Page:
Planning your way to ASON viability

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29 Οκτ 2013 (πριν από 4 χρόνια και 8 μήνες)

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Planning your way to ASON viability


By Fu Bo

Transport networks are becoming more intelligent, but only rational network planning
can effectively leverage the intelligence
advantages of automatically
switched optical
network (ASON) technology.

Traditional optical transport technologies, designed for TDM service transmission,
cannot meet the needs of the data surge, which is where generalized multi
label switching (
GMPLS) and ASON come in. ASON technology delivers the
reliability, flexibility, and robustness that next
gen optical transport requires, while
enabling service differentiation and reducing network construction and O&M costs.

As the starting point of any
network, planning has the largest single impact on
construction costs, reliability, and ease
maintenance; ASON is no exception.

ASON: Advantages & challenges

SLA diversity

ASON infrastructure enables service level agreement (SLA)
differentiation, w
here different levels of services are granted different protections and
resource allocations. However, their proper selection has proven challenging as the
protection/investment ratio must be carefully considered.


ASON infrastructure feature
s automatic rerouting, where routes are
selected based on user
predefined policies after a network fault, which ensures service
accessibility as long as an alternative route is available. Fault tolerance is therefore
greatly increased, but this requires am
ple resources that can enable reliably objective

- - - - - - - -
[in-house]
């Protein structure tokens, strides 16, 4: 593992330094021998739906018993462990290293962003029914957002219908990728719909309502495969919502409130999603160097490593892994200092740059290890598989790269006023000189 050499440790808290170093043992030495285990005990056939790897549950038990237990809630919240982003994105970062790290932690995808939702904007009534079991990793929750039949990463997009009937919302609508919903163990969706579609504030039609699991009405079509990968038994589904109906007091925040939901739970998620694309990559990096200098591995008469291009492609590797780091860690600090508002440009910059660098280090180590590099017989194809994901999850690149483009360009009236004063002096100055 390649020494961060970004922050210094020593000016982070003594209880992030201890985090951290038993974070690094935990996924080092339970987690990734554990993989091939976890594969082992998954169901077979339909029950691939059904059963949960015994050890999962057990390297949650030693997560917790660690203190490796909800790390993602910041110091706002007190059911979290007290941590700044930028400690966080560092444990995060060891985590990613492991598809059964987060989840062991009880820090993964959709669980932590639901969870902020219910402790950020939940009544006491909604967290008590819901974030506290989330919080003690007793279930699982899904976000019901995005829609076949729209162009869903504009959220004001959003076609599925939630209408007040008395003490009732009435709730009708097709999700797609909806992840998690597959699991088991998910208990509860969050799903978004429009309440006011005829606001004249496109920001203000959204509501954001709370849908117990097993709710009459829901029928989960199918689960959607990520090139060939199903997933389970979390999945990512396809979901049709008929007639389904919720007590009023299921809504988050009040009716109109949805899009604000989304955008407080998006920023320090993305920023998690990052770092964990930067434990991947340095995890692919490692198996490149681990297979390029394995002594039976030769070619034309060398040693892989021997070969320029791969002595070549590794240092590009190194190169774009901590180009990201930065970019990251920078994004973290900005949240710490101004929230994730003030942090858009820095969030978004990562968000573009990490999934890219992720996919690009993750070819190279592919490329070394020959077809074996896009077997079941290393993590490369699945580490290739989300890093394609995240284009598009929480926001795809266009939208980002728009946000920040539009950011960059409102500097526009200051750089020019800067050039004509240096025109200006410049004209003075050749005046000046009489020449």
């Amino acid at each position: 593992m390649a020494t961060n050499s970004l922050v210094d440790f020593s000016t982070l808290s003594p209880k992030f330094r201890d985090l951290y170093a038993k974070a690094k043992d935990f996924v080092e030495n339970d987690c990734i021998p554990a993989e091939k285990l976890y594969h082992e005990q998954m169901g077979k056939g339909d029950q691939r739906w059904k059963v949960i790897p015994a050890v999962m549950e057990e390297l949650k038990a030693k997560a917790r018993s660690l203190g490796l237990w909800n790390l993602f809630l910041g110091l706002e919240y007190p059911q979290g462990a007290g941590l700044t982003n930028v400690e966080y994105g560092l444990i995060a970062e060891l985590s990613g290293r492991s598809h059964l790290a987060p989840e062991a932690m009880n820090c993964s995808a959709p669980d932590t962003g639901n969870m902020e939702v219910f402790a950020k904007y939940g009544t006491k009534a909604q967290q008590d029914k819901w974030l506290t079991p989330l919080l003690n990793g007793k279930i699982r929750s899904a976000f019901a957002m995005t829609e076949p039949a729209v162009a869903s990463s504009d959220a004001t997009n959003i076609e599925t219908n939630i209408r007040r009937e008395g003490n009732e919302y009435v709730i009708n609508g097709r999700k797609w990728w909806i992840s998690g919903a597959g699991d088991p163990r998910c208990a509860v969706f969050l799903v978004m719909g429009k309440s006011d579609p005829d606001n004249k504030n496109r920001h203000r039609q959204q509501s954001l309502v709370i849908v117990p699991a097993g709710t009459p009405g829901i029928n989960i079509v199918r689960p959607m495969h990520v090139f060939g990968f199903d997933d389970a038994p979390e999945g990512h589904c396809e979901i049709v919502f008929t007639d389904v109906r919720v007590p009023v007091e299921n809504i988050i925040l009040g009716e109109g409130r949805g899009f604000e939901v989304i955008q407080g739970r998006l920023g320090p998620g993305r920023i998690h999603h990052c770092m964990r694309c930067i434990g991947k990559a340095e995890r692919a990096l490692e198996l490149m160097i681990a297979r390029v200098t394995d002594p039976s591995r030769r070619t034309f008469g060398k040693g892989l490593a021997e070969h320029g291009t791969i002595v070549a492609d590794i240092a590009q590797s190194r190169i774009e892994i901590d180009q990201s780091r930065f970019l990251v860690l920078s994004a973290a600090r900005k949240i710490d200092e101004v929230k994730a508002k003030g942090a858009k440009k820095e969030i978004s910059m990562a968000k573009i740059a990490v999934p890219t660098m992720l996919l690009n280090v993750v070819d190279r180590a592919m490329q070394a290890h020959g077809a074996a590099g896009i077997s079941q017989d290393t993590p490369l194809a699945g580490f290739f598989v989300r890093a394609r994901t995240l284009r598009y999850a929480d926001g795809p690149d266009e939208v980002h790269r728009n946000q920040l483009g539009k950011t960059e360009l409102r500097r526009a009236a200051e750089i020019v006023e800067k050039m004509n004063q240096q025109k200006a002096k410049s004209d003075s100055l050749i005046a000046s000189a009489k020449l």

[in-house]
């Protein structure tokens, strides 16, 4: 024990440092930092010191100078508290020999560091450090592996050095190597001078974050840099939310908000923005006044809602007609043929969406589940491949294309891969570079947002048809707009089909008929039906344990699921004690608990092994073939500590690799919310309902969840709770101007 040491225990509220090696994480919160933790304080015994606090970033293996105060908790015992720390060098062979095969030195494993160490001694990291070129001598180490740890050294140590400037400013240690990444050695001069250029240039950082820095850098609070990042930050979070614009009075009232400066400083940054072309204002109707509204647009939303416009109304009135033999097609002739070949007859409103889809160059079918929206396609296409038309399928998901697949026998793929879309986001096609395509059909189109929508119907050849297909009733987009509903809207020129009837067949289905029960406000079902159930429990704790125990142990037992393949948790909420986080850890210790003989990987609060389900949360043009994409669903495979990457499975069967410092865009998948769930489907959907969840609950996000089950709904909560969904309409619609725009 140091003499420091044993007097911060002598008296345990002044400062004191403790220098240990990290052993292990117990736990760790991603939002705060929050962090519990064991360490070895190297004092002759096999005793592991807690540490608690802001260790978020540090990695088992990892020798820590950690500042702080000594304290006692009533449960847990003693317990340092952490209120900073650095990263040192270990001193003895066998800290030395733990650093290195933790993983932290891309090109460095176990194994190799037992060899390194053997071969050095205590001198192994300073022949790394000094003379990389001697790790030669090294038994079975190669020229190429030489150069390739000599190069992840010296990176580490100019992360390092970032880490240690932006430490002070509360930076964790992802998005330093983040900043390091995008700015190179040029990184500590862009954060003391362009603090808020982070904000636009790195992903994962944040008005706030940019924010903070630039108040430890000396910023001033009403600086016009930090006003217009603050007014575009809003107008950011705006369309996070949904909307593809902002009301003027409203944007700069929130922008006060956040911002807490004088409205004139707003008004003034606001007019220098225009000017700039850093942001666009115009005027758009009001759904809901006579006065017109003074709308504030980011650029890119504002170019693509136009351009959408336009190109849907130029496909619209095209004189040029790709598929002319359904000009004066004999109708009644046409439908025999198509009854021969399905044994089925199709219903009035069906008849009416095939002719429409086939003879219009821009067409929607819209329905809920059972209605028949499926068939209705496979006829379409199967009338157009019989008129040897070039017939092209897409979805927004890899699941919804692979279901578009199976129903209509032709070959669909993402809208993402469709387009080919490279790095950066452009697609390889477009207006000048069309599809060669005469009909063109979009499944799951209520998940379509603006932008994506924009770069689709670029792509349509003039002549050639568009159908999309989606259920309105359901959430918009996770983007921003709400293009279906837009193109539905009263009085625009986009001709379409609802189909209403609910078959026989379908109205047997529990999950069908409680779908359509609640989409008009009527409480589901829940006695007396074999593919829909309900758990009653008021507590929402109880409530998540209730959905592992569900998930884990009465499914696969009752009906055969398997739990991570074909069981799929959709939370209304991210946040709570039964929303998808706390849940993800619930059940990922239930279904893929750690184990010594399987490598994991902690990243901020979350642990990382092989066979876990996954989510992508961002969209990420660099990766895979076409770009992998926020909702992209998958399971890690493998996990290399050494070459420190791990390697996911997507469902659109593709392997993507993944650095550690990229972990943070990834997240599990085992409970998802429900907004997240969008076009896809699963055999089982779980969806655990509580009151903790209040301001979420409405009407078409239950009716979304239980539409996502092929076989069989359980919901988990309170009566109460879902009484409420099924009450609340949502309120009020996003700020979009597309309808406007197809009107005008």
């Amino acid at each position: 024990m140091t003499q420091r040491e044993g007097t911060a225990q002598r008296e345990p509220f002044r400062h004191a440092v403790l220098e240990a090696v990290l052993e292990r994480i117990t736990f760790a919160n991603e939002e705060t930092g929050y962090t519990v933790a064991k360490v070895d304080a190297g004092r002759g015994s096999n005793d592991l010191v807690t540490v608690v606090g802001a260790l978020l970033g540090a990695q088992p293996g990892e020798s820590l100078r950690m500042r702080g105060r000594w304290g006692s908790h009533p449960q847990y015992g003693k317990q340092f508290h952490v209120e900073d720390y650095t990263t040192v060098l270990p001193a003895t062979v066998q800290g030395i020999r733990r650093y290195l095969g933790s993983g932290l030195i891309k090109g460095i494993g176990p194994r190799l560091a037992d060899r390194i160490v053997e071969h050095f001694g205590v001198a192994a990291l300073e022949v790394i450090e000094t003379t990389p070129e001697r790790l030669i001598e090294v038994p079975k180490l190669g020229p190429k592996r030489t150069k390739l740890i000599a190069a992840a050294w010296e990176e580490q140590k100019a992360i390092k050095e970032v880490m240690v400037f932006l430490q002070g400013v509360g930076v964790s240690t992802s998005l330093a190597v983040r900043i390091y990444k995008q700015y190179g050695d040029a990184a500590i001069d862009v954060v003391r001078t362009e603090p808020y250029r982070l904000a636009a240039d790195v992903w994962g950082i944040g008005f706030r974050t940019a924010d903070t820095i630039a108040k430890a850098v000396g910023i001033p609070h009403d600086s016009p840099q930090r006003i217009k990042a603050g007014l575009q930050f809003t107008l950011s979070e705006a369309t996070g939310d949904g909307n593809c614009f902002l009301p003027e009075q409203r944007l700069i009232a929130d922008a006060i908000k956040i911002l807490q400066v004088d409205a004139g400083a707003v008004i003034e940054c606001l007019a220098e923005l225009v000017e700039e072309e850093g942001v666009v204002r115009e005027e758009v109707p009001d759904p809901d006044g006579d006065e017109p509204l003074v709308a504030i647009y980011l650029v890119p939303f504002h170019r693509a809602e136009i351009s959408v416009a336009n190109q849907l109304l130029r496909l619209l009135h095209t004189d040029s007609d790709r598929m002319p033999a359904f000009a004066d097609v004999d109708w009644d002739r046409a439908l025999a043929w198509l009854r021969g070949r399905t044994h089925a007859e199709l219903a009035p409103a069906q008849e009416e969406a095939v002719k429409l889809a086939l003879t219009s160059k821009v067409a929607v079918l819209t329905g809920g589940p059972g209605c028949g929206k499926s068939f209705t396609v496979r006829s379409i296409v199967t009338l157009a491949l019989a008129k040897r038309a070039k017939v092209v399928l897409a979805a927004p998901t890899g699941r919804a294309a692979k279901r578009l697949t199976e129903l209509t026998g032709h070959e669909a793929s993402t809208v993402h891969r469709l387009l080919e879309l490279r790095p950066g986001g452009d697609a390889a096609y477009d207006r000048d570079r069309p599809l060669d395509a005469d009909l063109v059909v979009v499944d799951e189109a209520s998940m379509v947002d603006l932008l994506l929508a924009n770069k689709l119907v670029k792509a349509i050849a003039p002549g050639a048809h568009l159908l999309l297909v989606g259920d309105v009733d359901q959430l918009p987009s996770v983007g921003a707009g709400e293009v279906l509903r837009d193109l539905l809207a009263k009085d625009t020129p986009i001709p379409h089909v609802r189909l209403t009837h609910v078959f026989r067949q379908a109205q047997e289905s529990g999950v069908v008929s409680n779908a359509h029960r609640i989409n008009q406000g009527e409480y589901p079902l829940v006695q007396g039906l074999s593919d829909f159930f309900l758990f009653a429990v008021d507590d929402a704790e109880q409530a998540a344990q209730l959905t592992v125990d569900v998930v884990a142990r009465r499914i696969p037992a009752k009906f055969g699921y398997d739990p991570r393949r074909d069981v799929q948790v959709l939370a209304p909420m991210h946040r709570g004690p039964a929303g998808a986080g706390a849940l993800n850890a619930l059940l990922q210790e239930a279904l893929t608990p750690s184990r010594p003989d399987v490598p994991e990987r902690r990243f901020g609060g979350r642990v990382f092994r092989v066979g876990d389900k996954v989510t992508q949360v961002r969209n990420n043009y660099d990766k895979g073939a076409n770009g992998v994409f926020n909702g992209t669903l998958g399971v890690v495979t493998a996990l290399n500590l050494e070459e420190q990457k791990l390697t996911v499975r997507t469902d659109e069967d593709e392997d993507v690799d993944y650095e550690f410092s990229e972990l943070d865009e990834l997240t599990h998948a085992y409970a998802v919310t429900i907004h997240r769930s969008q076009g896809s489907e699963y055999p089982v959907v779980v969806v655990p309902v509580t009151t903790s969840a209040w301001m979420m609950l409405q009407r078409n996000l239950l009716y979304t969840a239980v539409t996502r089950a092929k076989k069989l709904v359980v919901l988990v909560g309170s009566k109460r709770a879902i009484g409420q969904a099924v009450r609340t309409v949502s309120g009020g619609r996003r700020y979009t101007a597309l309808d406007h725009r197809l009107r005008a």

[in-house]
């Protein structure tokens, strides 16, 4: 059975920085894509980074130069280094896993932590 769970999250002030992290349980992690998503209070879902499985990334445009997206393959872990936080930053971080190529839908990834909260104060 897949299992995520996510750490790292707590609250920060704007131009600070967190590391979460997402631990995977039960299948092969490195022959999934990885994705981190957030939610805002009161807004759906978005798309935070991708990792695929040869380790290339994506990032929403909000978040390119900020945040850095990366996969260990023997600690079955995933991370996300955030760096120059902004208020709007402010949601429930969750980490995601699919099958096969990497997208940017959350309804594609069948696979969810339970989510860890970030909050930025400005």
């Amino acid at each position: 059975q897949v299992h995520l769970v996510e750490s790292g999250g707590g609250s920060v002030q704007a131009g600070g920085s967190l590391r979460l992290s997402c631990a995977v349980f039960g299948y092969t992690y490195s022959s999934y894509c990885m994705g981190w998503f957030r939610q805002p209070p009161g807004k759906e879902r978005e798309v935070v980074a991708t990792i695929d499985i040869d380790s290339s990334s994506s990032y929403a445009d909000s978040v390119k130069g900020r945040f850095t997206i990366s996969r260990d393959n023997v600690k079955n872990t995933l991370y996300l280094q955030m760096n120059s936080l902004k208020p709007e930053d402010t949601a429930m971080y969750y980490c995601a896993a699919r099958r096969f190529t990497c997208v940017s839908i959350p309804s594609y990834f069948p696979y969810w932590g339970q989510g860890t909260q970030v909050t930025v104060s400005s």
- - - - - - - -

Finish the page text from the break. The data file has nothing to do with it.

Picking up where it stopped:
and effective verification.

Reduced investment

ASON architecture is primarily meshed, which endows node
connectivity superior to that for ring/chain. ASON allows significantly more
connectivity through m
aximized bandwidth sharing, making route solution critical
during planning since small differences in this phase make huge differences in cost.

Four questions concerning ASON planning

Reliability, maintainability, scalability, and cost must be considered during network
planning, as it is a cyclical process of planning, verification, and re
planning. Huawei
has carried out roughly 100 WDM/SDH ASON deployments worldwide,
accumulating a ri
ch body of experience along the way; it is therefore able to offer a
complete suite of ASON planning methods and relevant software, designed to help
solve the various problems encountered during each phase.

Phase 1: Network structure & SLA selection

A net
work should be meshed whenever possible so that ASON architecture is best
leveraged. The number of optical directions at each node is determined based on
network survival requirements. Each node should include at least three optical
directions so that oper
ation continues after optical
direction faults occur at any two
points. Direct optical channels should also be designed between large
volume nodes
whenever possible, so that transmission efficiency is guaranteed. SLA selection is
primarily based on service

reliability requirements.

ASON infrastructure enables a variety of SLA choices, including permanent 1+1, 1+1
SNCP, dynamic restoration, and none; their availabilities and restoration times are
shown in Table 1.

Generally speaking, permanent 1+1 protect
ion is recommended for key private line
accounts, while 1+1 SNCP is suggested for general voice services, and dynamic
restoration is typical for data service.

Phase 2: Resource conservation

The planning phase focuses on service route selection and resourc
e allocation.
Traditional ring/chain topology offers few service routes, while ASON enables an
exponential increase, thanks to its meshed architecture. However, this plethora of
choices makes an optimal route difficult to determine.

Huawei offers an adva
nced route and resource allocation algorithm which calculates
service routes and required resources based on user
defined conditions for network